Bhutto and the Polish Resolution
12 December, 2016
By Col. Riaz Jafri (Retd)
Many may have seen Pakistani TV channels occasionally showing Zulfikar Ali Bhutto, who was representing Pakistan as its nominated Foreign Minister, tearing and throwing away some papers in rage and walking out of the UN Security Council.
Well … well … the papers were the Polish Resolution and it was 15th of December 1971 when the 71 war between India and Pakistan was in its most crucial stage and for Pakistan every day – nay – every moment mattered incalculably.
Events leading to the Polish Resolution were that after months of shelling at East Pakistan borders, sending infiltrators and assisting the Bengali Mukti Bahini, Indian armed forces crossed the international borders in the Eastern Sector on Eid ul Fitr day - the 22 November 1971. On 3rd December armed hostilities broke out on the Western Front also. As full-fledged India and Pakistan War started the matter came before the UN Security Council.
On 4 December 1971 Pakistan’s representative Agha Shahi argued that Pakistan’s internal crisis was outside the ambit of the Security Council who could deal only with international peace and not the internal peace of a member state.
The Soviet delegate held Pakistan Military responsible for the situation and proposed that the so-called Bangladesh government, formed in exile on Indian territory, be also given a hearing in the Council, which was vetoed by China.
A deadlock resulted in the Security Council when the Soviets too vetoed resolutions moved by the United States and China calling for “immediate cessation of hostilities and withdrawal of troops from each other’s territory”
In the meantime, the situation in East Pakistan had become very critical. But most surprisingly while the matter of life and death for Pakistan was being discussed and negotiated by the world powers at the UN, Bhutto who had arrived there on 11th Dec 1971 stayed away for full three days from the UNSC debates resting in his Waldorf Astoria hotel suite ‘indisposed’ due to common cold! .
On 15 December 1971, Poland sponsored a draft resolution that had the Soviet support. It provided for the release of Sheikh Mujib-ur Rehman and transfer of power to the elected representatives under his leadership in East Pakistan, cessation of military actions in all the areas, initial and then permanent ceasefire, withdrawal of the Pakistan armed forces to the preset locations in the eastern theatre, evacuation of Pakistani nationals and armed forces from there and the withdrawal of the Indian armed forces from the eastern theatre in consultation with the newly established authority.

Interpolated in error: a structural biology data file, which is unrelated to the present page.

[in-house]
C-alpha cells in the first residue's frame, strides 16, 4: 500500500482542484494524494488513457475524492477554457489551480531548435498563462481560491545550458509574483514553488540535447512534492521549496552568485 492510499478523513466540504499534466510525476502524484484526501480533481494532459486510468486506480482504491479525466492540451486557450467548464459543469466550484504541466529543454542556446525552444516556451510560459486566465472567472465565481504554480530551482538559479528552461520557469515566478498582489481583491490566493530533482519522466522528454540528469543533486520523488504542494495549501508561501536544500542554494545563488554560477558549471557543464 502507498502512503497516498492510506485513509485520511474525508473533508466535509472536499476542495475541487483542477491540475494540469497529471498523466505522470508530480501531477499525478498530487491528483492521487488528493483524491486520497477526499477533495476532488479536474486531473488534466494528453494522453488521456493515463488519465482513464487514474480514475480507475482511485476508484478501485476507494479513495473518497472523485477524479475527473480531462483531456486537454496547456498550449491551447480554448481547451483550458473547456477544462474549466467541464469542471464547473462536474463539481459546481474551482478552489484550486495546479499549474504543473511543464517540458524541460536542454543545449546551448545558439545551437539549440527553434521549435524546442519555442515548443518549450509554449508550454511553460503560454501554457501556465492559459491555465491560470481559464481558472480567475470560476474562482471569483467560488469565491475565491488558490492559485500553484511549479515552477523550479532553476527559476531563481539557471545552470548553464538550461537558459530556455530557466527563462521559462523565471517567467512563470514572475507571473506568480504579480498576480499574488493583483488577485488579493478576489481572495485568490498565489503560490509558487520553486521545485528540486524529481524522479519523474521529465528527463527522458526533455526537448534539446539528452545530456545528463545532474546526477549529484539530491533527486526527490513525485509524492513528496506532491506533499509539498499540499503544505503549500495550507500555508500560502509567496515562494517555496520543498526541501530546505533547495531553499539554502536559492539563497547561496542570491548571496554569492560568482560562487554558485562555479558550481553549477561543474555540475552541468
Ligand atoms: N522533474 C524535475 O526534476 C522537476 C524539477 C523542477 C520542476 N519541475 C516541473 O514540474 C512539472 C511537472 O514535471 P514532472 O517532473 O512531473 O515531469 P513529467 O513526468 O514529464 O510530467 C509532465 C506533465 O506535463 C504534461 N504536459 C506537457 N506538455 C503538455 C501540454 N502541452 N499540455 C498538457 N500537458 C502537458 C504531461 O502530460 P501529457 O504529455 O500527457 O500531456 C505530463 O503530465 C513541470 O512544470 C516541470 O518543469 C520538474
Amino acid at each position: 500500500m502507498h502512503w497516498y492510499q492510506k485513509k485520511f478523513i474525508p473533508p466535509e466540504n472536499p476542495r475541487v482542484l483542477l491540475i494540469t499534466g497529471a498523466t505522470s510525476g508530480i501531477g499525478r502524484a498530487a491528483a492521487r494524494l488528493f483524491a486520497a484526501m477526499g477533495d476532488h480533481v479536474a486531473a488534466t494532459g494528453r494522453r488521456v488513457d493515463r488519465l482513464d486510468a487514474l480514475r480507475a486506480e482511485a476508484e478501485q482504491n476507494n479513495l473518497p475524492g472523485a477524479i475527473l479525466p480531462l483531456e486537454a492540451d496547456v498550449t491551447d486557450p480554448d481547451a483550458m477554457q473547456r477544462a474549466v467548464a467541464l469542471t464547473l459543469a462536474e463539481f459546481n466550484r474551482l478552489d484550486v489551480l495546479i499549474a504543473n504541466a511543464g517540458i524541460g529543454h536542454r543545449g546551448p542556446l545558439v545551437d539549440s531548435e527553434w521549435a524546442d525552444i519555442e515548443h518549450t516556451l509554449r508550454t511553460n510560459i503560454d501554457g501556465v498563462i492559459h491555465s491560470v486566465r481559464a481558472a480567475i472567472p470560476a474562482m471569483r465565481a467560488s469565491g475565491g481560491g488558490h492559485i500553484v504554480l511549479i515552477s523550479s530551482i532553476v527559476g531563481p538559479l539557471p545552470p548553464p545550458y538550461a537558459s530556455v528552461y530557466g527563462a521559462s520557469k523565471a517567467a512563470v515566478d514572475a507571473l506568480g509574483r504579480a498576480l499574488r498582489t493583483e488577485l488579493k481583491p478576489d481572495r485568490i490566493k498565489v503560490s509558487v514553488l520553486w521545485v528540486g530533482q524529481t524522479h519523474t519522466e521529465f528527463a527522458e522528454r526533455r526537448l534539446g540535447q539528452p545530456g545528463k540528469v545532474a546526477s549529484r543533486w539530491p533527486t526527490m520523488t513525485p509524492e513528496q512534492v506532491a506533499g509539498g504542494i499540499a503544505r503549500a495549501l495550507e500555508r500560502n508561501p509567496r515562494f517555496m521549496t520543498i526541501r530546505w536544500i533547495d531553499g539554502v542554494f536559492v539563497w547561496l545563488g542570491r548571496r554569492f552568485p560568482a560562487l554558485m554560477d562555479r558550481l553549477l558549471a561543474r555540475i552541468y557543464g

Since for all practical purposes, Pakistan’s acceptance of the Polish Resolution would have meant that it had agreed to the secession of East Pakistan, Bhutto declined to take upon himself the responsibility of conceding defeat there and walked out of the Security Council.
A little closer look at the Polish Resolution would, however, show that it favoured Pakistan to quite some extent. Though the acceptance of the Polish Resolution would not have prevented the dismemberment of Pakistan, which in any case was a matter of forgone conclusion yet, its implementation would have averted the sad and stigmatic episode of Pakistan armed forces’ surrender in East Pakistan and becoming Prisoners of War. It provided for:
1.A Cease-Fire and immediate mutual withdrawal before the capture of Dacca.
2.This would have deprived India of the clear victory it sought.
3.A quick return of the Pakistan Army under UN arrangements, would have greatly complicated India's capacity to assist the Awami league in establishing a stable and moderate regime in East Pakistan.
4.As once both Indian & Pakistani forces returned by virtue of the resolution the conglomeration of Mukti-Bahini forces would have commenced their 'own civil war for power', in race to control the new country.